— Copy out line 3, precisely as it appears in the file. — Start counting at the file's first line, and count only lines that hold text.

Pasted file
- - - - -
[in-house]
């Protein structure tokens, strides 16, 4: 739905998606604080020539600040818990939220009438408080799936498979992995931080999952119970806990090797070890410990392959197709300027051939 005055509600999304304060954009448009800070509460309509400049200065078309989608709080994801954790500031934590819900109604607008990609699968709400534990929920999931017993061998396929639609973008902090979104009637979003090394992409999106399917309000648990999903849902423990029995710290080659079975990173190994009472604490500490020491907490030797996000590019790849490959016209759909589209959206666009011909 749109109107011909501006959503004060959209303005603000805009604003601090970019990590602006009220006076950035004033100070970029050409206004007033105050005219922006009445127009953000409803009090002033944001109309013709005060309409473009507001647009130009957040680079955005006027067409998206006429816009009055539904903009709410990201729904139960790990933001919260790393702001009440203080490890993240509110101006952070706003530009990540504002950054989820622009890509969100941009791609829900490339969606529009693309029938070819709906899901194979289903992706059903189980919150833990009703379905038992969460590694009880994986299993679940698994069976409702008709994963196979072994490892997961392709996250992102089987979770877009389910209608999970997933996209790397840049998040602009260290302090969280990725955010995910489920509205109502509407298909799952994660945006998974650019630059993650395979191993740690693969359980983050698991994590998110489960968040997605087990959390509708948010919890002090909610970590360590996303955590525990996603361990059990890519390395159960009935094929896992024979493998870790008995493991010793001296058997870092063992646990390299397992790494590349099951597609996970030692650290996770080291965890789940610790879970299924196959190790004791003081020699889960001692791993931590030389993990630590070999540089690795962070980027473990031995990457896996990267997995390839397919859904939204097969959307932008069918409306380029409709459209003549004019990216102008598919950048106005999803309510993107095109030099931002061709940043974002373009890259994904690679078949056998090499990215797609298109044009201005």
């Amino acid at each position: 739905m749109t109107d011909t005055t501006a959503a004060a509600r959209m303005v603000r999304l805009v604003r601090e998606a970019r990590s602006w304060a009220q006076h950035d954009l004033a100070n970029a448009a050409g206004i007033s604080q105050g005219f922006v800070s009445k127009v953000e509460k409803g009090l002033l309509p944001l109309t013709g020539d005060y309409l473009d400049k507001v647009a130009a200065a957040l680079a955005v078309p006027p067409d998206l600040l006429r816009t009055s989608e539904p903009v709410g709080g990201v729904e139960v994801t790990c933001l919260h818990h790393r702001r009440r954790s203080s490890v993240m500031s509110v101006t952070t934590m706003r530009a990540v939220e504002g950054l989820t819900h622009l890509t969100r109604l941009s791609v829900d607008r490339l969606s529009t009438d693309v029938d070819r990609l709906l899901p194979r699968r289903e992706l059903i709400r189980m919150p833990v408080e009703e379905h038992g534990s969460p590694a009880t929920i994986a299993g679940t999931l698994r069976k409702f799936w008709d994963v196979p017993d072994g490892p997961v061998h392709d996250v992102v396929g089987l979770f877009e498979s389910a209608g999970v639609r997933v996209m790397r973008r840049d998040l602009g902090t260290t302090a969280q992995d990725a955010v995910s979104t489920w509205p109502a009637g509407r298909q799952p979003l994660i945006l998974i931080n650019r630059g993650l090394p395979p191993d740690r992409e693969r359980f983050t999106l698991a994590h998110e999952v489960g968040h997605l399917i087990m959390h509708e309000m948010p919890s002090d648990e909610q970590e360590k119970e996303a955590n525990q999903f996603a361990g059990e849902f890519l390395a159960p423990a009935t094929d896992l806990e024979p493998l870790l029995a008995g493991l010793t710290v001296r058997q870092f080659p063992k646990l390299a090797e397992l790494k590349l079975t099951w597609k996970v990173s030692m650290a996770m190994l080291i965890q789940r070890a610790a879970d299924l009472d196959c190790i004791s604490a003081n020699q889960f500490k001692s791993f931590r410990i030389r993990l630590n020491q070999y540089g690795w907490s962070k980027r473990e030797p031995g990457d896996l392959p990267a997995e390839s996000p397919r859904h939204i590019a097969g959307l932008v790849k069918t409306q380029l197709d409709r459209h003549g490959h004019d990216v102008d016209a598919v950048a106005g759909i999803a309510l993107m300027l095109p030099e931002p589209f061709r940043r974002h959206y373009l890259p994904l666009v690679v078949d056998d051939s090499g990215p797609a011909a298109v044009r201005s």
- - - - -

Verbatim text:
């Amino acid at each position: 739905m749109t109107d011909t005055t501006a959503a004060a509600r959209m303005v603000r999304l805009v604003r601090e998606a970019r990590s602006w304060a009220q006076h950035d954009l004033a100070n970029a448009a050409g206004i007033s604080q105050g005219f922006v800070s009445k127009v953000e509460k409803g009090l002033l309509p944001l109309t013709g020539d005060y309409l473009d400049k507001v647009a130009a200065a957040l680079a955005v078309p006027p067409d998206l600040l006429r816009t009055s989608e539904p903009v709410g709080g990201v729904e139960v994801t790990c933001l919260h818990h790393r702001r009440r954790s203080s490890v993240m500031s509110v101006t952070t934590m706003r530009a990540v939220e504002g950054l989820t819900h622009l890509t969100r109604l941009s791609v829900d607008r490339l969606s529009t009438d693309v029938d070819r990609l709906l899901p194979r699968r289903e992706l059903i709400r189980m919150p833990v408080e009703e379905h038992g534990s969460p590694a009880t929920i994986a299993g679940t999931l698994r069976k409702f799936w008709d994963v196979p017993d072994g490892p997961v061998h392709d996250v992102v396929g089987l979770f877009e498979s389910a209608g999970v639609r997933v996209m790397r973008r840049d998040l602009g902090t260290t302090a969280q992995d990725a955010v995910s979104t489920w509205p109502a009637g509407r298909q799952p979003l994660i945006l998974i931080n650019r630059g993650l090394p395979p191993d740690r992409e693969r359980f983050t999106l698991a994590h998110e999952v489960g968040h997605l399917i087990m959390h509708e309000m948010p919890s002090d648990e909610q970590e360590k119970e996303a955590n525990q999903f996603a361990g059990e849902f890519l390395a159960p423990a009935t094929d896992l806990e024979p493998l870790l029995a008995g493991l010793t710290v001296r058997q870092f080659p063992k646990l390299a090797e397992l790494k590349l079975t099951w597609k996970v990173s030692m650290a996770m190994l080291i965890q789940r070890a610790a879970d299924l009472d196959c190790i004791s604490a003081n020699q889960f500490k001692s791993f931590r410990i030389r993990l630590n020491q070999y540089g690795w907490s962070k980027r473990e030797p031995g990457d896996l392959p990267a997995e390839s996000p397919r859904h939204i590019a097969g959307l932008v790849k069918t409306q380029l197709d409709r459209h003549g490959h004019d990216v102008d016209a598919v950048a106005g759909i999803a309510l993107m300027l095109p030099e931002p589209f061709r940043r974002h959206y373009l890259p994904l666009v690679v078949d056998d051939s090499g990215p797609a011909a298109v044009r201005s």